Bundles to prevent ventilator associated pneumonia
By: Dr Pravinsingh Thakur
Guide: Dr Sanjot Ninave
Moderator: Dr Ashok Chaudhary
Authors: Charity Wip and Lena Napolitano
Journal : Current Opinion in Infectious Diseases 2009,
Ventilator-associated pneumonia (VAP) is a common
nosocomial infection in critically ill patients that is
associated with poor clinical and economic outcomes
- longer duration of mechanical ventilation
- longer ICU and hospital stay
- increased mortality
- increased hospital charges
- VAP is the leading cause of death among nosocomial
infections, exceeding rates of death secondary to central
line infections, severe sepsis, and respiratory tract
infections in nonintubated patients.
- Accounts for approximately 17000 ICU days per year (2%
of all ICU days) and 46 million dollars per year in the
Canadian healthcare system .
Ventilator-associated pneumonia prevention
VAP is preventable, and many practices have been
demonstrated to reduce the incidence of VAP and its
associated burden of illness.
The Canadian Critical Care Trials group provides the
summary of recommendations for VAP prevention:-
1. The orotracheal route of intubation should be used
when intubation is necessary compared to nasotracheal .
2. Ventilator circuit changes:-New circuits for each patient,
and changes if the circuits become soiled or damaged, but
no scheduled ventilator circuit changes
3. Changes of heat and moisture exchangers with each patient
every 5–7 days and as clinically indicated
4. The use of closed endotracheal suctioning system compared
to open system
5. Closed endotracheal suctioning system should be changed for
each patient and as clinically indicated
6. Use of subglottic secretion drainage in patients expected to be
mechanically ventilated for >72 h.
7. Use of rotating beds should be considered
A Bundle can be defined as small, straightforward group of
evidence-based set of practices - generally three to five -
that, when performed collectively and reliably, have been
proven to improve patient outcomes than if implemented
The Institute for Healthcare Improvement
(IHI) developed the ‘Ventilator Bundle’ consisting of four
evidence-based practices to improve the outcomes of
patients requiring mechanical ventilation and provided the
methodology for bundle implementation and
measurement of compliance.
Components of Ventilator Bundle
(1) Elevation of the head of the bed to 30 – 45
(2) Daily ‘sedation vacation’ and daily
assessment of readiness to extubate.
(3) Peptic ulcer disease prophylaxis.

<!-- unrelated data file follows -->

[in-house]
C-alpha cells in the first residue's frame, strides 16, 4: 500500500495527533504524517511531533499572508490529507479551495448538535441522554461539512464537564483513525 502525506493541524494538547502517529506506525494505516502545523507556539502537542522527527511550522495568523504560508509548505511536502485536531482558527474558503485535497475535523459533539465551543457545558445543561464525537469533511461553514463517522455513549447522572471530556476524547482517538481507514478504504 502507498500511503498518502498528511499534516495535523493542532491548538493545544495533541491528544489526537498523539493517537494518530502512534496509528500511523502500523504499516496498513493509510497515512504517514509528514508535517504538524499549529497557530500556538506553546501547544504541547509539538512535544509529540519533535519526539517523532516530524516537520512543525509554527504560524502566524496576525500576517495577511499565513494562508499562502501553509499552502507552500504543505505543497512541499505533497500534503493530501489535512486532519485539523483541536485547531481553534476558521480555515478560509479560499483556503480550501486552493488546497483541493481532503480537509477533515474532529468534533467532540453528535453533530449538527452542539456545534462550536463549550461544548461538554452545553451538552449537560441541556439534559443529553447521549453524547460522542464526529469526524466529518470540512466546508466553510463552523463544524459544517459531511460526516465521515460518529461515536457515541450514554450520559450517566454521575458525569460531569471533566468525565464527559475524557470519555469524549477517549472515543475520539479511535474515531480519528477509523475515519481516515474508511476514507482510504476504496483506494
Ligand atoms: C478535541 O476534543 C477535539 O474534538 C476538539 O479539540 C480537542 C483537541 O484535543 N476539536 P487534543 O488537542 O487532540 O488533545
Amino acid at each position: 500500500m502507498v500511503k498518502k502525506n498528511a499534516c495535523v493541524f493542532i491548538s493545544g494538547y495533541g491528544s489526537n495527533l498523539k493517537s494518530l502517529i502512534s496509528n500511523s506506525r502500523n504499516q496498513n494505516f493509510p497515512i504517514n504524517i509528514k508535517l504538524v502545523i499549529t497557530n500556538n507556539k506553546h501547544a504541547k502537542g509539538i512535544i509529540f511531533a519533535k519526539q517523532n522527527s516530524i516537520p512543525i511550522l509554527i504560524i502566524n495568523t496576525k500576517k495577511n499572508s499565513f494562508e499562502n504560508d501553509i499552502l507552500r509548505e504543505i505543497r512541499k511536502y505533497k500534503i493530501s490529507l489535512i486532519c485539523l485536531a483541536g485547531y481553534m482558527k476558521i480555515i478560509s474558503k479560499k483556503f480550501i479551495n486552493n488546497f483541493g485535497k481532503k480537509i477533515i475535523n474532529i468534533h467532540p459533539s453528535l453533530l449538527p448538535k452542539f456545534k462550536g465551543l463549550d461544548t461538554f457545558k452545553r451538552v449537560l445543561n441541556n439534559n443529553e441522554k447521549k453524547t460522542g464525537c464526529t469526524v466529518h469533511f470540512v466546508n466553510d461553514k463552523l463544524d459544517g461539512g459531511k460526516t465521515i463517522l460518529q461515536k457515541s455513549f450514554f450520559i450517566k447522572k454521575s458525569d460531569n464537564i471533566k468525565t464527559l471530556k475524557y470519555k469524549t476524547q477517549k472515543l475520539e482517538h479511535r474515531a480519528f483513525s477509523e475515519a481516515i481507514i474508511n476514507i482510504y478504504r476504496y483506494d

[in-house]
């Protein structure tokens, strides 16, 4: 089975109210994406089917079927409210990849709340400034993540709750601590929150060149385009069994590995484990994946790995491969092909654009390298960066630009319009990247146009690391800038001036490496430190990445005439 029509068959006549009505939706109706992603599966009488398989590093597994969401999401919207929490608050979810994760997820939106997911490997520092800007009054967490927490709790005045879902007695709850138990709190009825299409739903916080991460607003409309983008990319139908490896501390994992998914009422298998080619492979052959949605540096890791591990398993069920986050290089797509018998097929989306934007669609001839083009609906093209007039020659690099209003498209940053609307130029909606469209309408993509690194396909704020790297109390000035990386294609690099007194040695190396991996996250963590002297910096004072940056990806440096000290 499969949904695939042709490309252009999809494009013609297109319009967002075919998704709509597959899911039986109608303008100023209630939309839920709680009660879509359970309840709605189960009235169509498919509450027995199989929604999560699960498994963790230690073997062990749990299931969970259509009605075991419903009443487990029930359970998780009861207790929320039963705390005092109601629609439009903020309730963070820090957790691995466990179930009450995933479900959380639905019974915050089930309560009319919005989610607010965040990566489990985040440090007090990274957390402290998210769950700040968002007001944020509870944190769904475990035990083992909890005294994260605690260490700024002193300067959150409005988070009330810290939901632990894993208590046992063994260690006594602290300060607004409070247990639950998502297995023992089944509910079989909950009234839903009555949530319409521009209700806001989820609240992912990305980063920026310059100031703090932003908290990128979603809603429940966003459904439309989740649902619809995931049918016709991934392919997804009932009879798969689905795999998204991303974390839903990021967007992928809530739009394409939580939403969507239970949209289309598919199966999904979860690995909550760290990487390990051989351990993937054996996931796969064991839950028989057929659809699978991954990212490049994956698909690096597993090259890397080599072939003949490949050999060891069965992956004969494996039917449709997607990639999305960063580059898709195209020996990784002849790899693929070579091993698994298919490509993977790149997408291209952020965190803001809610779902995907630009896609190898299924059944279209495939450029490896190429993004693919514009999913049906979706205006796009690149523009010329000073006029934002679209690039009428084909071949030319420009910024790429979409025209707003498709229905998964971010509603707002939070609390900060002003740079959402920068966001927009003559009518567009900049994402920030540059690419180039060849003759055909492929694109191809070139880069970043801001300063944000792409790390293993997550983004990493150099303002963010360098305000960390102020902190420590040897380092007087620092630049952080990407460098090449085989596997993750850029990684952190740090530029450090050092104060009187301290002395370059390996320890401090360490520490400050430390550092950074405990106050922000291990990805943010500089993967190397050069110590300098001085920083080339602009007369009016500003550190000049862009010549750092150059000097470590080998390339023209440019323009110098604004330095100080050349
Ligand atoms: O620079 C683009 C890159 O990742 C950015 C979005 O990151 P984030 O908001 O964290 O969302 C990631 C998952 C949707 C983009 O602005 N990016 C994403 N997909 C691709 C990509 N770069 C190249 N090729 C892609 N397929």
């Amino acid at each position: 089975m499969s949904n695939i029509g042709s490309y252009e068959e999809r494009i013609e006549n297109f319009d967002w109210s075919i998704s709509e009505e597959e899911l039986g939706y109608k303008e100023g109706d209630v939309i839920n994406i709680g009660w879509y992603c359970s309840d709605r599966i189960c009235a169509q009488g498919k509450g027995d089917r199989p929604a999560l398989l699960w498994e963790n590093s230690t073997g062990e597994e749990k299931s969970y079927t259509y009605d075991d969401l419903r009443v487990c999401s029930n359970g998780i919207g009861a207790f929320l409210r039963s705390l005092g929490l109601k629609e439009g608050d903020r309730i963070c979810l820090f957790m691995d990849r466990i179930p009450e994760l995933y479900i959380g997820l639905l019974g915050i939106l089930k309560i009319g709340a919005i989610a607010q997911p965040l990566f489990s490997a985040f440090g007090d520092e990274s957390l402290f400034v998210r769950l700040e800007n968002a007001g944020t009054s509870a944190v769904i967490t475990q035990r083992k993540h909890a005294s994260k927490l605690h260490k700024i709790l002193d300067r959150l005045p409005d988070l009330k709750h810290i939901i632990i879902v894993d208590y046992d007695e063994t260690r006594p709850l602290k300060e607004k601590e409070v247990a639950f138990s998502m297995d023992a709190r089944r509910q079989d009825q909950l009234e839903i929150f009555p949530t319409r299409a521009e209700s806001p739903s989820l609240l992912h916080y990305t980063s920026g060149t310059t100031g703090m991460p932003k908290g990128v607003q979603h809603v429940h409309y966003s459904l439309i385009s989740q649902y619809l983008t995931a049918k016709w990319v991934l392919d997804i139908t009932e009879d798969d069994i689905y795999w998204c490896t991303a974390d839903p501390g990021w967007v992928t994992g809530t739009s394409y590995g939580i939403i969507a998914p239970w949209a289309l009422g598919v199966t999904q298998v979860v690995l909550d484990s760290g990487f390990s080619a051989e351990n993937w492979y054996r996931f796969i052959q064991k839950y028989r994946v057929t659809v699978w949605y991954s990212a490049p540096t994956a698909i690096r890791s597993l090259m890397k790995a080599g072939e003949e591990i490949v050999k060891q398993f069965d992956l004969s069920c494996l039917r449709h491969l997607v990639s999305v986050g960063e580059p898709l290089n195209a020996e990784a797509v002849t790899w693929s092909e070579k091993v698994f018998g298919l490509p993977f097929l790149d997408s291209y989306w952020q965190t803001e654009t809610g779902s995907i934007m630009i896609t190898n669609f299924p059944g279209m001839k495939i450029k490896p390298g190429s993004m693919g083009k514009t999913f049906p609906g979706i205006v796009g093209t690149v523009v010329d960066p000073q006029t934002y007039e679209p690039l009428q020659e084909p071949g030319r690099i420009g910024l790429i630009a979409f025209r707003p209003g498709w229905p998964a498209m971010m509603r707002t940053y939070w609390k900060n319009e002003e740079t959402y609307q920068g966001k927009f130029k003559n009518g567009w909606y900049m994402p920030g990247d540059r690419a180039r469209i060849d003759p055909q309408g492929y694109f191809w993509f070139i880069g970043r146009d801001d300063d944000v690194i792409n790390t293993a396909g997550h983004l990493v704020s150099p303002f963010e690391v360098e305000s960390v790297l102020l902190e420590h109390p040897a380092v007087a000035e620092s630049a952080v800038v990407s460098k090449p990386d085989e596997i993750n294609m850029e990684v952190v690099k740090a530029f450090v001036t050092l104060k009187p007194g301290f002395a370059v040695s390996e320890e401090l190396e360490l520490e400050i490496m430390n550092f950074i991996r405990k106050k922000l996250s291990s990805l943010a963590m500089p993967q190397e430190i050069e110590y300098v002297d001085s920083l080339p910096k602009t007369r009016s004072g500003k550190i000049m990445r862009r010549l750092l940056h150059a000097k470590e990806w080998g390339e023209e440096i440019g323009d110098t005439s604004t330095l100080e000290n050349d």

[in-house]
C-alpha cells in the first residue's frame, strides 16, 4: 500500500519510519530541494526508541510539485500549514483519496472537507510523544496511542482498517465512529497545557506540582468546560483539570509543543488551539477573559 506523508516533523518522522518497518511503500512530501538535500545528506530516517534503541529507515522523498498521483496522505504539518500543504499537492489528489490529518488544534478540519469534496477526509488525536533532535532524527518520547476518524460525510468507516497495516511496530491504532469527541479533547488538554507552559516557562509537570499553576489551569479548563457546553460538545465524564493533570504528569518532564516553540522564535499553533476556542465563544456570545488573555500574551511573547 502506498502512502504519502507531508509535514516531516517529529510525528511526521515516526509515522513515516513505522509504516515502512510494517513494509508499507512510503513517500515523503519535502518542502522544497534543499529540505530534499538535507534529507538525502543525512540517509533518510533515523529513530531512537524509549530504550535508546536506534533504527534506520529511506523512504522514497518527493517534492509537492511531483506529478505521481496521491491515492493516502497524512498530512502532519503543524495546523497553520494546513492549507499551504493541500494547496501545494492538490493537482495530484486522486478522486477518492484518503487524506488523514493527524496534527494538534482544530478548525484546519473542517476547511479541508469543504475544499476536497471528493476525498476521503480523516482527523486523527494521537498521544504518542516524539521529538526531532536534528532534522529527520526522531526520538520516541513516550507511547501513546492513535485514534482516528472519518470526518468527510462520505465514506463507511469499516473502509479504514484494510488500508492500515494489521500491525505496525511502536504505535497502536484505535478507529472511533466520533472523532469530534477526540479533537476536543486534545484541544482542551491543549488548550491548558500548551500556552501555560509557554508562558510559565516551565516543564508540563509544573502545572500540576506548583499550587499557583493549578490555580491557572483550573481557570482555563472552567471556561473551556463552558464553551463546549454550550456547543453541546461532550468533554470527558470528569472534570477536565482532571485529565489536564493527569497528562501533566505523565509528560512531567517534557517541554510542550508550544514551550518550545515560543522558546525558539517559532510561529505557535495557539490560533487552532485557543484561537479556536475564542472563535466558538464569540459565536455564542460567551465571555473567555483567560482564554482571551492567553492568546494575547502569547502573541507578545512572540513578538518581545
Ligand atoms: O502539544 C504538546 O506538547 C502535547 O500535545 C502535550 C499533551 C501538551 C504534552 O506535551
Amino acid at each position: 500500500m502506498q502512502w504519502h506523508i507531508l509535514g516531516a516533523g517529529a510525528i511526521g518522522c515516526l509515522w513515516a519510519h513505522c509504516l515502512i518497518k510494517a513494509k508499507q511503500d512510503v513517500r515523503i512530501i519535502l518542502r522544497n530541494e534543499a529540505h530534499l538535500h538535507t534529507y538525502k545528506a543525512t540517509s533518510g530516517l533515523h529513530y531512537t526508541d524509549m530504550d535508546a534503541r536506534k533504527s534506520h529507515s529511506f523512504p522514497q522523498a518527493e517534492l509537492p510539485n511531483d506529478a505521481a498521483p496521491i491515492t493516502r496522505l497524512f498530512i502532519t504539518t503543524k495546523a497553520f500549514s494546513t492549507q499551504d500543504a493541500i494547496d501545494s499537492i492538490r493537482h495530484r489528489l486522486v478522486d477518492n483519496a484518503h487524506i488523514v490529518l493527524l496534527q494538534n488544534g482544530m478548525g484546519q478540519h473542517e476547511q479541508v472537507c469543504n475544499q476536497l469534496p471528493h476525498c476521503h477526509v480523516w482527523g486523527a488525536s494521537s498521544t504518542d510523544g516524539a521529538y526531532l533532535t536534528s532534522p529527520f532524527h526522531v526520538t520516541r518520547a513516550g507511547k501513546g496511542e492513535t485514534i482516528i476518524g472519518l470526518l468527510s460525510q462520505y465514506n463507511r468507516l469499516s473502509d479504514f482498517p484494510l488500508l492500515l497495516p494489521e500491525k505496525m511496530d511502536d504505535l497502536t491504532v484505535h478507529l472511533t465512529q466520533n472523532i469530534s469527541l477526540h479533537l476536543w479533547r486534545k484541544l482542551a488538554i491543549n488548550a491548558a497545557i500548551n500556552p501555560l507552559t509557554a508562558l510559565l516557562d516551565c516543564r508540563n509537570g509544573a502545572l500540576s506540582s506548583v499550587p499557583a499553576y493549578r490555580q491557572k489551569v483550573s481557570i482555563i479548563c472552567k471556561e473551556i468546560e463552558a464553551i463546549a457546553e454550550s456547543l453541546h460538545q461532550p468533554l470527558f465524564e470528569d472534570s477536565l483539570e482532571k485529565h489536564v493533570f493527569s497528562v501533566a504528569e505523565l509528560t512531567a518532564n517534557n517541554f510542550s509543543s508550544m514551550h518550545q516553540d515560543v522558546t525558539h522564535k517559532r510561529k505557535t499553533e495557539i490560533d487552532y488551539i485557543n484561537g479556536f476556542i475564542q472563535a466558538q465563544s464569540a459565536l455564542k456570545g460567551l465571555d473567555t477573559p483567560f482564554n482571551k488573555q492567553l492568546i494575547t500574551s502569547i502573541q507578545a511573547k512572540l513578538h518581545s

(4) Deep venous thrombosis (DVT) prophylaxis.
Evidence supporting Ventilator
Elevation of the head of the bed to 30 – 45 degrees:-
- The semirecumbent position, achieved by elevation of
the head of the bed, is an integral portion of the VAP
- It has been speculated that the semirecumbent position
may decrease VAP by reduction in gastroeso-phageal reflux
and subsequent aspiration of gastrointestinal,
oropharyngeal, and nasopharyngeal secretions.
Daily ‘sedation vacation’ and daily assessment of
readiness to extubate:-
- In many ICUs, patients are inconsistently evaluated for
extubation on the basis of subjective assessment by
- Many patients are therefore inadvertently left intubated
when they could have been extubated, thereby increasing
their risk of VAP.
- Sedation vacations are daily scheduled interruptions of
sedation based on criteria.
- If patients meet these criteria, their sedation is decreased
or turned off in order to assess whether extubation criteria
Peptic ulcer disease prophylaxis:-
Although included within the Ventilator Bundle, this is not
a specific strategy for VAP prevention.
It was included in the Ventilator Bundle as a strategy to
prevent stress related mucosal disease, as mechanical
ventilation is a significant risk factor
Deep venous thrombosis prophylaxis:-
Sedated ventilated patients are at significantly
increased risk for DVT. Hence, DVT prophylaxis is
an important component of standard care of these
Potential additions to Ventilator
Evidence-based recommendations included in the
VAP prevention clinical practice guideline, but not the
(1) chlorhexidine antiseptic,
(2) subglottic secretion drainage.
VAP represents a large percentage of ICU-acquired
infections and is associated with significant antibiotic
utilization in the ICU and substantial morbidity,
mortality, and costs.
The Ventilator Bundle has been an effective
intervention for VAP prevention in some institutions.
Information from evidence-based VAP prevention
guidelines suggests that the Ventilator Bundle should
be modified to include additional effective VAP
preventive strategies or a specific VAP bundle created
to focus on VAP prevention.
1. Rello J, Ollendorf DA, Oster G, et al., VAP Outcomes
Scientific Advisory group. Epidemiology and outcomes of
ventilator-associated pneumonia in a large US database.
Chest 2002; 122:2115–2121.
2 . Safdar N, Dezfulian C, Collard HR, Saint S. Clinical and
economic consequences of ventilator-associated
pneumonia: a systematic review. Crit Care Med 2005;
3 . Cocanour CS, Ostrosky-Zeichner L, Peninger M, et al. Cost
of a ventilator associated pneumonia in a shock trauma
intensive care unit. Surg Infect (Larchmt) 2005; 6:65–72.
4 . Muscedere JG, Martin CM, Heyland DK. The impact
of ventilator-associated pneumonia on the Canadian
healthcare system. J Crit Care 2008; 23:5–10.Important
study that calculated resource utilization and cost data
for VAP to the Canadian healthcare system.
5 . Muscedere J, Dodek P, Keenan S, et al., VAP
Guidelines Committee and the Canadian Critical Care
Trials group. Comprehensive evidence-based clinical
practice guidelines for ventilator-associated
pneumonia: prevention. J Crit Care 2008; 23:126–137.